Both Sens. Thune and Roy Blunt (R-MO) questioned Wheeler about FCC reviews of proposed mergers. Perhaps the biggest reservation Republicans seem to have is that a Wheeler-led FCC might capitalize on telecom mergers as a way to force industry changes it can’t cause by other means. Many have pointed to Wheeler’s own writings about the importance of merger conditions and his suggestion that the FCC could have put conditions on the AT&T/T-Mobile merger that could then be more generally applied. But Wheeler pledged to conduct merger reviews according to the specific facts and legal precedents of those mergers. Asked by Sen. Blunt whether the FCC would "continue" to apply merger conditions "that don't directly deal with competitive issues," Wheeler echoed an earlier response to Sen. Thune. "I believe that the merger review process deals with a specific case, the facts in that situation and is guided by the law and precedent. And that ought to be the defining four corners of any consideration."

Wheeler backed away, however, from his comments in 2011 on his blog. In the post, he said the FCC might have expanded its authority over wireless companies if it had approved the merger of AT&T and T-Mobile by imposing conditions that could later be applied to all wireless companies.

Wheeler said that any merger review must consider the facts before the commission and not deal with theoretical questions of the sort he raised in the blog post. “In a hypothetical musing, it is possible to do that,” Wheeler said. But in a merger review, he added, “I am guided by precedent, the statute and the facts before me.”

Media Ownership
On June 17, New America Foundation’s Mark Lloyd published a piece urging Senate Commerce Committee members to ask Wheeler to address a recent wave of media ownership consolidation. Lloyd pointed to Gannett’s purchase of 20 Belo television stations, a purchase that will make Gannett, the publisher of USA Today, the owner of 43 stations in total with 21 stations in the nation’s top 25 markets and make the company the No. 3 local station owner in the United States, by revenue. In addition, Media General announced earlier this month that it was merging with Young Broadcasting, creating a broadcast conglomerate of 30 stations. Nexstar signed a letter of intent to purchase 12 stations from the Communications Corporation of America, bringing its total TV station count to about 84. And in June, the Sinclair Broadcast Group announced a deal to buy six television stations owned by the Titan Television Broadcast Group. If approved by the FCC, Sinclair will own roughly 140 TV stations in more than 70 markets. Nexstar President and CEO Perry Sook predicts a wave of mergers, “I would think within two to five years, you'll see the emergence of what I call three or four super-groups, and I think you'll see a couple emerge sooner rather than later."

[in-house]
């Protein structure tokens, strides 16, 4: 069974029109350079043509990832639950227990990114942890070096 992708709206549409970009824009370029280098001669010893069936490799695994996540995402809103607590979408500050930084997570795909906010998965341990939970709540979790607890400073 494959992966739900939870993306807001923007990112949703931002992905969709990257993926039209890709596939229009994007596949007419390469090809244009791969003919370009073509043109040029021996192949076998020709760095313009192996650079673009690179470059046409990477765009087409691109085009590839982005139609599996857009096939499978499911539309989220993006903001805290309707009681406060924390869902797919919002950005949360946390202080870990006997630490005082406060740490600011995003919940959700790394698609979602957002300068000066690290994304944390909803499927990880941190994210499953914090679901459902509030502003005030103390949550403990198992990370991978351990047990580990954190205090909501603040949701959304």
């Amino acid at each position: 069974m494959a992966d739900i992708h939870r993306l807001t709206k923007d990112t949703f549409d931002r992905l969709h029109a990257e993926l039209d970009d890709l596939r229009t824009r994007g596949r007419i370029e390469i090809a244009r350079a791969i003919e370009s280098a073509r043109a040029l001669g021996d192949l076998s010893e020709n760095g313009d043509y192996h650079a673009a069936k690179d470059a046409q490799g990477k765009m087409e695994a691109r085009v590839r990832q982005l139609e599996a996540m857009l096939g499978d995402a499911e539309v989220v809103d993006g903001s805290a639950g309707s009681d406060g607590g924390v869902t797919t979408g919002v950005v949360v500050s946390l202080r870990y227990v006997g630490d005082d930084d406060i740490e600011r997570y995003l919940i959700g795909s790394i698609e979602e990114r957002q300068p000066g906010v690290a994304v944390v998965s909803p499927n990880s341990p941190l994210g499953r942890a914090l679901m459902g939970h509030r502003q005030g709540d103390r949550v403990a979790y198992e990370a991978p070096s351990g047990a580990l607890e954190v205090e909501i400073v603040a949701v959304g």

Sen. Maria Cantwell (D-WA) criticized the Gannett deal and, in particular, Gannett’s plan to "use shared services agreements as a way to get around [FCC local ownership] rules" while questioning Wheeler. Wheeler said he understood the seriousness of the issue, and has been a longtime advocate of diversity of voices. But he said the FCC has asked the Government Accountability Office to study the issue and he "looked forward to their opinion." He said the key is for the FCC to look at competition, localism and diversity as the touchstones, not business plans. He declined to comment on whether some broadcasters could abuse shared service agreements to get around the rules. "I am not informed enough to be explicit on that," he said, "but I am going to be."

Sen. Cantwell then asked if consolidation is needed to save newspapers. Wheeler suggested that it is not. "It has been my experience that the way to grow businesses when they are challenged by new technologies is to embrace those new technologies. That's the best way for working your way out of this situation."

Wheeler avoided giving a specific opinion on new media ownership rules: “I am specifically trying not to be specific,” he said.

Retransmission Consent
Sen. Blunt asked Wheeler whether he agreed with former-FCC Chairman Julius Genachowski that the FCC's power to rewrite retransmission consent rules was "very limited" and changes in the policy would have to come from Congress. "I look forward to looking into that issue and trying to get my arms around it,” answered Wheeler, “particularly in light of some recent court action and a pending Second Circuit action that has been brought on a related kind of issue," he said without identifying the Second Circuit case. "I am not trying to dodge the questions, but I think this ... is a situation that is in flux at the moment."